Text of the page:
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Guns and Mental Illness: A Second Look
On the day of the mass murder in Newtown I wrote a column, too quickly. That’s how I deal with overwhelming, unbearable feelings. Some people cry. Some call their friends. Some go to vigils. I write, fast. To get at least a tiny illusion of closure, I had to finish the piece and post it right away.
I did have an important point to make: “Mental health reform is as important as gun reform.” And I came up with what I thought was a clever slogan to reinforce the point: Guns, all by themselves, don’t kill people. Mentally or emotionally disturbed people with guns kill people.
But after the piece was posted I had time to think more carefully. And the more I thought the more I regretted such a hasty, sweeping generalization. A few of the commenters on my piece pointed out the error, and the danger, of linking mental/emotional disturbance to violence in such a simplistic way. I thank them for that.
Now I can say more precisely what I should have said then: A gun, all by itself, doesn’t walk into a public place and start shooting at strangers. There’s a high likelihood -- though no certainty -- that it’s a mentally ill or emotionally disturbed person with a gun who has killed those people.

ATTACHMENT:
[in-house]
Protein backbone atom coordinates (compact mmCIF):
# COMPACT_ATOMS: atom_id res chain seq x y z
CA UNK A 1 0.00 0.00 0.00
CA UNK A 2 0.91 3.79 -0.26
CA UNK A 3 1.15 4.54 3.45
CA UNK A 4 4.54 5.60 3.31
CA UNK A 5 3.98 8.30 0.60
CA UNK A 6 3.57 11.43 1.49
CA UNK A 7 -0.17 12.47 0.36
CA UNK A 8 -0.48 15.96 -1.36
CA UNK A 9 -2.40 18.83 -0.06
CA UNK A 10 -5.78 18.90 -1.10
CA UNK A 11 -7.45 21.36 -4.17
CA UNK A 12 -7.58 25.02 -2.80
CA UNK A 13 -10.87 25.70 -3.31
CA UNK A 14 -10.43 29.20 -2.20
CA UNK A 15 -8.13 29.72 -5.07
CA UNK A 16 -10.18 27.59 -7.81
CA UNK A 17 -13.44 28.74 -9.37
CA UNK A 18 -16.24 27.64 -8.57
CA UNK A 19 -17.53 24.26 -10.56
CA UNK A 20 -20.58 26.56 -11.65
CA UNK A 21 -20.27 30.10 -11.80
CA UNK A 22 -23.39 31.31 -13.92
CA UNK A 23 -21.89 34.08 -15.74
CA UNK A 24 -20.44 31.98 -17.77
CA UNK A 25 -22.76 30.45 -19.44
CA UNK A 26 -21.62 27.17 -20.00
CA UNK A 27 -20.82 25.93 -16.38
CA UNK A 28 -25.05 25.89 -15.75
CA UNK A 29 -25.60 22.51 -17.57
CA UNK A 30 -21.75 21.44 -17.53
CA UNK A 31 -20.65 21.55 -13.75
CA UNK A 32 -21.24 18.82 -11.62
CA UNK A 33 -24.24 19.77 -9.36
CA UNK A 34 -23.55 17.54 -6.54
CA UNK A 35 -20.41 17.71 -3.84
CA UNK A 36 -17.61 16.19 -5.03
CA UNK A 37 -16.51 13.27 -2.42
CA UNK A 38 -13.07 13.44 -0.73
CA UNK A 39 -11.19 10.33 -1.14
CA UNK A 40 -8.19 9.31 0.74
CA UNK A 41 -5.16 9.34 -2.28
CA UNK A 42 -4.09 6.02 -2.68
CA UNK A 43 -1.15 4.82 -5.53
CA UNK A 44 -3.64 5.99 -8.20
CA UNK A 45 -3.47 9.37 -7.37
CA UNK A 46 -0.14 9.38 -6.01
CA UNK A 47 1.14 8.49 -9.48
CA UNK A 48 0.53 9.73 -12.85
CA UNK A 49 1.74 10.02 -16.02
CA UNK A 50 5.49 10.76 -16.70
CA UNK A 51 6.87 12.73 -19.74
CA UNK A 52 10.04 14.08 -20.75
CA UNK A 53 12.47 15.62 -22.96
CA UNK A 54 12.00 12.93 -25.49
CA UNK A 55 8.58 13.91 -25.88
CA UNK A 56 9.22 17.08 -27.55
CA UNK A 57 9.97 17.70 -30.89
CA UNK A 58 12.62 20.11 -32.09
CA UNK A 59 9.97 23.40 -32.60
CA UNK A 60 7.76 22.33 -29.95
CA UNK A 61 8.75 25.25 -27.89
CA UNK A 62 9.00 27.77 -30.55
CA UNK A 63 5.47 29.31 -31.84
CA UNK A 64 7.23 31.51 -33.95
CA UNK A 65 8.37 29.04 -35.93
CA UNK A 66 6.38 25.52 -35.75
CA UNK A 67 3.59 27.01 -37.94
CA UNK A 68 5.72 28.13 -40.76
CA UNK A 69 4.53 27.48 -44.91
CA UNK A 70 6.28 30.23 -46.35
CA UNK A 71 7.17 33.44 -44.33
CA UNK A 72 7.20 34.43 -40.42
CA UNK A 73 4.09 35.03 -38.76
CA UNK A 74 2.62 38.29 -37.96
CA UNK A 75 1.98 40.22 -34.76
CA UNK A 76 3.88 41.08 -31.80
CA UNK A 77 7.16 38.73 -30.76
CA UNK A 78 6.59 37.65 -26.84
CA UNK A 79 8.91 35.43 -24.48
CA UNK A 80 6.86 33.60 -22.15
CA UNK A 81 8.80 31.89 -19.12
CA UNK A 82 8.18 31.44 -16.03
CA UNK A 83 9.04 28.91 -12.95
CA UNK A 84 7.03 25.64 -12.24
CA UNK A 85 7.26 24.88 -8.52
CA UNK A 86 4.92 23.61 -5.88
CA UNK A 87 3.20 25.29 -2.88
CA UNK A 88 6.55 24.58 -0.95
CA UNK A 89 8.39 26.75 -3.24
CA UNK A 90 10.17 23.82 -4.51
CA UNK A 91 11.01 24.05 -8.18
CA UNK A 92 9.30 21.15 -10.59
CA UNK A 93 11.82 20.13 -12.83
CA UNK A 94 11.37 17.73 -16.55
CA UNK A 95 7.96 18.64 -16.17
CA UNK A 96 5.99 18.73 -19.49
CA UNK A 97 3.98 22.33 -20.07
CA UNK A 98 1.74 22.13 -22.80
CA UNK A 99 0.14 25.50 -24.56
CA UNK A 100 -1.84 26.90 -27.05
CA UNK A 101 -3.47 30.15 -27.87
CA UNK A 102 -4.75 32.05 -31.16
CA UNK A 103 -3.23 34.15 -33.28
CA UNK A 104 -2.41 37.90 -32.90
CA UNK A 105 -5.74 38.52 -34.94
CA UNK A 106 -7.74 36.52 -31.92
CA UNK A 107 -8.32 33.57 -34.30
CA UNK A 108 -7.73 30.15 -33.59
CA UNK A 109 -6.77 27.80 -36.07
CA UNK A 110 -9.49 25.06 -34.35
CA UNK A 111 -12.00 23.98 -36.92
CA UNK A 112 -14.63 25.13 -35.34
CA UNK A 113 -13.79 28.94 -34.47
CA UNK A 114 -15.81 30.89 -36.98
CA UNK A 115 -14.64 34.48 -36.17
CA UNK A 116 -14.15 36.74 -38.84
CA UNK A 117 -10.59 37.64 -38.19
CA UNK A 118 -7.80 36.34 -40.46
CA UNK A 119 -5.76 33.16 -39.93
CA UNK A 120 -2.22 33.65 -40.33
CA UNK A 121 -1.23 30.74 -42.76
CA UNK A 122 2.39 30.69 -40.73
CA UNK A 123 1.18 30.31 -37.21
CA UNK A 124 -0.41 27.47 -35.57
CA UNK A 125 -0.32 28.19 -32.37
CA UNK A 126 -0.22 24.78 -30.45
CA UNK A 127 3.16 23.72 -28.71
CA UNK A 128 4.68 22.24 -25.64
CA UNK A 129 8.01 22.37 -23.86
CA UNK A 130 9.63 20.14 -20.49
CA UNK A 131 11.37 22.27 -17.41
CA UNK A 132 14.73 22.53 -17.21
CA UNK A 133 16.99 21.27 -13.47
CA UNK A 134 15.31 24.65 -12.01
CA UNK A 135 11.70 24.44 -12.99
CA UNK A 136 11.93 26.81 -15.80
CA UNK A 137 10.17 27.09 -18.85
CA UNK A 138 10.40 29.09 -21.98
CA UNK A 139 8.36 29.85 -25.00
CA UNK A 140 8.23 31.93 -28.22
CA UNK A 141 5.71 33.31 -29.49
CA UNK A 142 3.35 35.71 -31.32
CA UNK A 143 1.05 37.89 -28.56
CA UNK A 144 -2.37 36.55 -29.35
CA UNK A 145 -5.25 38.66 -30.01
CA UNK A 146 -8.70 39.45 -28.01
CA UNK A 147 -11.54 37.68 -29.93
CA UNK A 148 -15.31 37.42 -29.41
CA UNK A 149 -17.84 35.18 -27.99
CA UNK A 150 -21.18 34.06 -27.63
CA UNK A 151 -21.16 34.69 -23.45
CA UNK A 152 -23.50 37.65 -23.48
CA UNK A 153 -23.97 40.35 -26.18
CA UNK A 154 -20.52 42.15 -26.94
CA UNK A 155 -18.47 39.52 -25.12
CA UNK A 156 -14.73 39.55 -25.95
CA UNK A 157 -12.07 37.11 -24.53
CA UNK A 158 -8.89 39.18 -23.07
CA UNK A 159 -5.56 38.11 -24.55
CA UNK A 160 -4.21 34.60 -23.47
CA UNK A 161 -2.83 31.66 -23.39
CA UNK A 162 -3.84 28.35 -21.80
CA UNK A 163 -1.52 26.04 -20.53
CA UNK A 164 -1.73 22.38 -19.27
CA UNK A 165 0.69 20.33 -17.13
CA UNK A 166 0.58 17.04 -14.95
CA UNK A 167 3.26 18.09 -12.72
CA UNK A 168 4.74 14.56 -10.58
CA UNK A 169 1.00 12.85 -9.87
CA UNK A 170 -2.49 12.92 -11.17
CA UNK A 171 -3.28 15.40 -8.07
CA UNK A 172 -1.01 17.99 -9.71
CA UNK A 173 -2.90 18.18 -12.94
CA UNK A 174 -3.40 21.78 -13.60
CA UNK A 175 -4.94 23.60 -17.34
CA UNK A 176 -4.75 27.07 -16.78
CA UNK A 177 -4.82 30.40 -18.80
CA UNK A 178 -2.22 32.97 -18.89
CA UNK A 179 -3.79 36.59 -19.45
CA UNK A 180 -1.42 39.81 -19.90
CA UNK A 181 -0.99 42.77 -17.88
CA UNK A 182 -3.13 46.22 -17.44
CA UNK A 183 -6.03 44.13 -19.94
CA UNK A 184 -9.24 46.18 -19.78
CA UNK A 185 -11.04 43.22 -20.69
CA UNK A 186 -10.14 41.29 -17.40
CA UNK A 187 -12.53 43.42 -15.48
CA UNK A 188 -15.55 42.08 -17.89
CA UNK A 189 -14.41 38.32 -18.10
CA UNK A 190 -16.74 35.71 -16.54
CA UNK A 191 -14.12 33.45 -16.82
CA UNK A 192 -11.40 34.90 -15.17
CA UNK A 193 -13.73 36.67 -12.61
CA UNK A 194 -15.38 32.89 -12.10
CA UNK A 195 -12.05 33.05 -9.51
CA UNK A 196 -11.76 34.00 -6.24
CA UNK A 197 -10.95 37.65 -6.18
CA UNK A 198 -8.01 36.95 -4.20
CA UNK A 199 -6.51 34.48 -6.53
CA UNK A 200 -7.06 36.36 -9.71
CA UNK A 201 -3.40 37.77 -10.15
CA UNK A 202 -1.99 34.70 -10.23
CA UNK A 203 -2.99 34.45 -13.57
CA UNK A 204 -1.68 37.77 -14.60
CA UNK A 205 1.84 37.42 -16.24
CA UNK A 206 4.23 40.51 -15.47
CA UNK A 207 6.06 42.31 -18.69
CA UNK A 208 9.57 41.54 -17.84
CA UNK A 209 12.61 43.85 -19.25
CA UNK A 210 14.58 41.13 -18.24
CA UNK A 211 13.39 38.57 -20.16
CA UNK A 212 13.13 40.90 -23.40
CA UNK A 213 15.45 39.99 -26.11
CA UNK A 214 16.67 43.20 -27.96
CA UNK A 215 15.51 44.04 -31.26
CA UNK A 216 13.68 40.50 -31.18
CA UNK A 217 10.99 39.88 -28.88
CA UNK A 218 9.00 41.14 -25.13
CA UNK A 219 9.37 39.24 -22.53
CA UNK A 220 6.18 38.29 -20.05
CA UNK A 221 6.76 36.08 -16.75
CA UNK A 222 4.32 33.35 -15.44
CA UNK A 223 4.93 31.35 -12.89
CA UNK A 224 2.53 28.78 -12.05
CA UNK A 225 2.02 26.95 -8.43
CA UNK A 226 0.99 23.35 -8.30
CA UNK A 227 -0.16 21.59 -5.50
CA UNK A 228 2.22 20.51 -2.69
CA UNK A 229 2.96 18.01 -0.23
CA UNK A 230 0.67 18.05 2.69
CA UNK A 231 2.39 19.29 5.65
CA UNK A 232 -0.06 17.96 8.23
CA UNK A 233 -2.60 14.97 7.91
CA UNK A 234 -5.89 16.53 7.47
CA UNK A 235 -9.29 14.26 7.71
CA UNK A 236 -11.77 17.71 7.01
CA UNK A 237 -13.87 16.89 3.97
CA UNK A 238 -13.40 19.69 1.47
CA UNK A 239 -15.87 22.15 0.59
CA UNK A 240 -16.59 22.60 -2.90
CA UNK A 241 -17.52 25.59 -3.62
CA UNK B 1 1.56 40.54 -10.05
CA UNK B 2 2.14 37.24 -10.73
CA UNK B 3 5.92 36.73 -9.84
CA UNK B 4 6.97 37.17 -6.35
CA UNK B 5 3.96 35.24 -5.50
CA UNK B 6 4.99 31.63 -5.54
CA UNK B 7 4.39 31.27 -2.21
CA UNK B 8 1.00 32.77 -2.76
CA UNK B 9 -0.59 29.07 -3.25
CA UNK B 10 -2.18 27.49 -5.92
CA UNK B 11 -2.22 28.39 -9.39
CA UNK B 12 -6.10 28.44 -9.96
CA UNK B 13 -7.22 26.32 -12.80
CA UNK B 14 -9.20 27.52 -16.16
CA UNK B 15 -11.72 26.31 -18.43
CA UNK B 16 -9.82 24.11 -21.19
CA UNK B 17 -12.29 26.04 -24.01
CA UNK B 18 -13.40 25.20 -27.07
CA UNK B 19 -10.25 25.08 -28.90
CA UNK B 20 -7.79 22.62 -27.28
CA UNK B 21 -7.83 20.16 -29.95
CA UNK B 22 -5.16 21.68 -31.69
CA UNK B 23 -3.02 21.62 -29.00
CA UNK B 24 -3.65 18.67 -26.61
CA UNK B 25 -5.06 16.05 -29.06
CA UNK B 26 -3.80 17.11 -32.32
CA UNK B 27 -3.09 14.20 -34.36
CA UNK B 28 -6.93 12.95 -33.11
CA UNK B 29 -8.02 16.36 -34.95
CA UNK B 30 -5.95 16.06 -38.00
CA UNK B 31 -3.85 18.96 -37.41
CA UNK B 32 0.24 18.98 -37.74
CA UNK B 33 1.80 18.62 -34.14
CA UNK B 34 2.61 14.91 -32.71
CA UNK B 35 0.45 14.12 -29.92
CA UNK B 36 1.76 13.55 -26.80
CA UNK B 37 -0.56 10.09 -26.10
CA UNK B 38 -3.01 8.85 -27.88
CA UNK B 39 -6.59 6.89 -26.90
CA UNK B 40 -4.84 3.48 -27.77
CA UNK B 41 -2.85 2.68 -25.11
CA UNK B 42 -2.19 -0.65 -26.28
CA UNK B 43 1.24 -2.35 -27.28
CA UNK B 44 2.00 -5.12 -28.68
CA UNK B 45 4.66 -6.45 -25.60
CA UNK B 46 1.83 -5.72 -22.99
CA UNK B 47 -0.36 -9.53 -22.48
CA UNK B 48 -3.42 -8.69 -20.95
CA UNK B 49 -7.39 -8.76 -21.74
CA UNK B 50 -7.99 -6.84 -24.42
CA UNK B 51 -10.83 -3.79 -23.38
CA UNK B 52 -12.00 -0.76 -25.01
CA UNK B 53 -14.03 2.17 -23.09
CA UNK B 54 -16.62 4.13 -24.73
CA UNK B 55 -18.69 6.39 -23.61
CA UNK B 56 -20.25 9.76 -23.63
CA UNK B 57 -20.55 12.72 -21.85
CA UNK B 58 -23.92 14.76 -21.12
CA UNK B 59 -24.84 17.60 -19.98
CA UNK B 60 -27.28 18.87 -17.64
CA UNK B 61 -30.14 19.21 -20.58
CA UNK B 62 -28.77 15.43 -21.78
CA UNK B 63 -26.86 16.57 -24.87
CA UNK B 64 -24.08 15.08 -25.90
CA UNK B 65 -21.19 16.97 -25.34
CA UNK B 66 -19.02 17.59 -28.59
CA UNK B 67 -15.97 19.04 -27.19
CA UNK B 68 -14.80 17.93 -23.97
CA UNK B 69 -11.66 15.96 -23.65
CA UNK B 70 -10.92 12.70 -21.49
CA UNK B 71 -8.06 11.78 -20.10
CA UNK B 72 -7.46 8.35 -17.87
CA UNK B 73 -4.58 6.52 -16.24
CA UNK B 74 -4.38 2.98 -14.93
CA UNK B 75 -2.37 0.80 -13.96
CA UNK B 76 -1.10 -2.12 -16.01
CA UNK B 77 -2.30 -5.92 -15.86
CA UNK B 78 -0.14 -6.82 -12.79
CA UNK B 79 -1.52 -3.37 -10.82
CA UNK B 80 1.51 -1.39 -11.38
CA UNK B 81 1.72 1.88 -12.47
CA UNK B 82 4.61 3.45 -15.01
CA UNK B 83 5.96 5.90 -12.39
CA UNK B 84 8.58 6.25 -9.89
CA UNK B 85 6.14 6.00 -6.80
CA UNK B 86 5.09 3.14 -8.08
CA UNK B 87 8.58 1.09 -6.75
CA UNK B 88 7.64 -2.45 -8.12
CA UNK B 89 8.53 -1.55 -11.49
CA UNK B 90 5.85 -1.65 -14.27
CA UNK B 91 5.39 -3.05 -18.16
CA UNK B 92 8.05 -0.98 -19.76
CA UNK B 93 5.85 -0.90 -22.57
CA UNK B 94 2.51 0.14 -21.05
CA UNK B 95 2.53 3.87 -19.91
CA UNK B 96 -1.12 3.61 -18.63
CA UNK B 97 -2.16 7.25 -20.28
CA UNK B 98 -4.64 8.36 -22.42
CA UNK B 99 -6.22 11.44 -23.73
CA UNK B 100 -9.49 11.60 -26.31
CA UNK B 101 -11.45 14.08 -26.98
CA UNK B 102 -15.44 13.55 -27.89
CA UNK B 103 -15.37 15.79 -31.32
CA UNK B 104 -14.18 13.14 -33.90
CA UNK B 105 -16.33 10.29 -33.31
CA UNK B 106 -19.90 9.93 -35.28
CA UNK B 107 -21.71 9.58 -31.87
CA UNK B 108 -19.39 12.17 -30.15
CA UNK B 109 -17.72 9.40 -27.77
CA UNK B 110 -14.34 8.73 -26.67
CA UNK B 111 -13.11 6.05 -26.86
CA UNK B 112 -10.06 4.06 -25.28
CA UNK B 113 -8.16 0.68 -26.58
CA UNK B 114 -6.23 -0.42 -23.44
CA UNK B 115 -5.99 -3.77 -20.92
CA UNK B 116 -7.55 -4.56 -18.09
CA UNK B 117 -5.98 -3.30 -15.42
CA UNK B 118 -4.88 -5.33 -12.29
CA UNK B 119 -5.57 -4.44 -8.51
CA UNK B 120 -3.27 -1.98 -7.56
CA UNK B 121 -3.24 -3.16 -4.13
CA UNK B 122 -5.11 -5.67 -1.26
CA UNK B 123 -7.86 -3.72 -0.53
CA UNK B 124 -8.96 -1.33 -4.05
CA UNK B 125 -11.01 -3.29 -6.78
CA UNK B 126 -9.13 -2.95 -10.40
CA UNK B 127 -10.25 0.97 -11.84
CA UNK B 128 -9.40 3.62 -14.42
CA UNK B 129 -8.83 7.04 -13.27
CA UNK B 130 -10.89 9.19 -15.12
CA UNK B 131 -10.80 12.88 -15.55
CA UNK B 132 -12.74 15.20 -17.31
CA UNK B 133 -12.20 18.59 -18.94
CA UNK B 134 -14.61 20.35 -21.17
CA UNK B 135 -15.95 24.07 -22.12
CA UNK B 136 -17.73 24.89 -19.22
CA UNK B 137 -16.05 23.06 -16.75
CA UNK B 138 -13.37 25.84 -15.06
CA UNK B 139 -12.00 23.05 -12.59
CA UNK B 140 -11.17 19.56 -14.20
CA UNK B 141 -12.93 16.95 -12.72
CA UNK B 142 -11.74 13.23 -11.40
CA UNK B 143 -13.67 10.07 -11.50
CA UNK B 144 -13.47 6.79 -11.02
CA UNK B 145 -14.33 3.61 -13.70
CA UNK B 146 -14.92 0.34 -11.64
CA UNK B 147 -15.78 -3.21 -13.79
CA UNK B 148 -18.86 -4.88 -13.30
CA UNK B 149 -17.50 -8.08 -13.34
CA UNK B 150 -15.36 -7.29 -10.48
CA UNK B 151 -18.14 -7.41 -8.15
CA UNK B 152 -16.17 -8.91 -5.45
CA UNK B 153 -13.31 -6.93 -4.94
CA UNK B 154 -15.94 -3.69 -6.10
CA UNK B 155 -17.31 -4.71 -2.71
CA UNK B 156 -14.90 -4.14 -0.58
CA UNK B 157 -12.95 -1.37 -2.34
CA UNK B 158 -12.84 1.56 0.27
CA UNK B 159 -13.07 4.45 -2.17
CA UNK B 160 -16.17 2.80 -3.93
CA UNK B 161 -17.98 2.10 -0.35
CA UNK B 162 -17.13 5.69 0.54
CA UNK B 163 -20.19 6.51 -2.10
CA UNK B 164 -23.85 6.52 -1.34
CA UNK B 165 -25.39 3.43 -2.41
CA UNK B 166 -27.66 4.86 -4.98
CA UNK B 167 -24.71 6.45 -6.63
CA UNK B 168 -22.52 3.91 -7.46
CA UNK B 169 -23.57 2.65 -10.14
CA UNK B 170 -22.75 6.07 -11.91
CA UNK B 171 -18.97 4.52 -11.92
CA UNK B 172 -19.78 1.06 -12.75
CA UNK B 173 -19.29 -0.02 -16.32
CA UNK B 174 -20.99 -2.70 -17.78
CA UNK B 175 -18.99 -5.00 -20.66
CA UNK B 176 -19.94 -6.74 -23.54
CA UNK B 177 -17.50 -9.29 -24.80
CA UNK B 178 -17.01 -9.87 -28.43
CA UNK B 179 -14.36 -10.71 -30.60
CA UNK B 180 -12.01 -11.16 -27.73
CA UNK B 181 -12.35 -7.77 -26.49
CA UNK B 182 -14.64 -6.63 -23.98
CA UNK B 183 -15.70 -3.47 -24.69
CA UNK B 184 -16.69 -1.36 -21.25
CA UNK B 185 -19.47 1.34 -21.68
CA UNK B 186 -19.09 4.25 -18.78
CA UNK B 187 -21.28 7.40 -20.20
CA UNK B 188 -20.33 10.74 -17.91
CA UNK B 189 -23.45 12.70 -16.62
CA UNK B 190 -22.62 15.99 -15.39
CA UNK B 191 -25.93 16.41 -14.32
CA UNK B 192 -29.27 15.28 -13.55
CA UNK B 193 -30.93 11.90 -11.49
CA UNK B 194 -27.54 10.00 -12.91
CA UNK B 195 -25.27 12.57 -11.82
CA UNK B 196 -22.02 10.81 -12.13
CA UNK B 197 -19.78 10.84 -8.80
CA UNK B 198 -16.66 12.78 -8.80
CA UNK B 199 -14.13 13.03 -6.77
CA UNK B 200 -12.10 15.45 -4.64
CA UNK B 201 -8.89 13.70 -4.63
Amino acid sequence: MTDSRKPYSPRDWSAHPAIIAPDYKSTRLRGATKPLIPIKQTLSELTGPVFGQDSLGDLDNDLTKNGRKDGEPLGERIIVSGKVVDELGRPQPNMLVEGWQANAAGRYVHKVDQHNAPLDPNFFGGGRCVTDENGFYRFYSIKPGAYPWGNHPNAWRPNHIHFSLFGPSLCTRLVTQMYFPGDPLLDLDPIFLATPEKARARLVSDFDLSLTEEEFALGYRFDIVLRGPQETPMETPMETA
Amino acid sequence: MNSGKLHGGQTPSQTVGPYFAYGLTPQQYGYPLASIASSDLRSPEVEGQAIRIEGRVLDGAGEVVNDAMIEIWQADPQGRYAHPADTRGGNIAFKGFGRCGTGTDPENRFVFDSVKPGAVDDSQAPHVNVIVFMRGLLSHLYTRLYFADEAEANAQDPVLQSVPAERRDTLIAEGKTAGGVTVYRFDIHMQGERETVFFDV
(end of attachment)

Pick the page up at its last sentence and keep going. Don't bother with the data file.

Although even one such event is one too many, it’s important to recognize that mass murders are a tiny, almost infinitesimal portion of all the incidents of gun violence in America. The large majority of gun violence is perpetrated by people that the professionals would deem sane.
Those are just two of the points made in a fine article by Dr. Richard Friedman, who took his time and did his homework before he wrote. He cites the research to show that “only about 4 percent of violence in the United States can be attributed to people with mental illness.”
That’s because “the vast majority of people with psychiatric disorders do not commit violent acts.” Though young psychotic male who are intoxicated with alcohol are at a high risk of doing violence, “most individuals who fit this profile are harmless.” Even those who are harmful are driven mostly by drink: “Alcohol and drug abuse are far more likely to result in violent behavior than mental illness by itself.”
So my earlier column was an unintended example of a huge problem facing those with mental/emotional disturbance. Even among those of us trying to improve public behavioral health services, it’s too easy to fall prey to false stereotypes that create fear and misunderstanding.
That’s one big reason we, as a society, are failing so badly in helping those with mental/emotional disturbance. The old-fashioned impulse to isolate them, to keep them away from the rest of us who are deemed “normal,” is still far too common. We don’t isolate them physically as much as we used to (though physical isolation is still a problem). But emotionally and culturally the distancing may be as great as ever. It happens, in a word, by stigmatizing.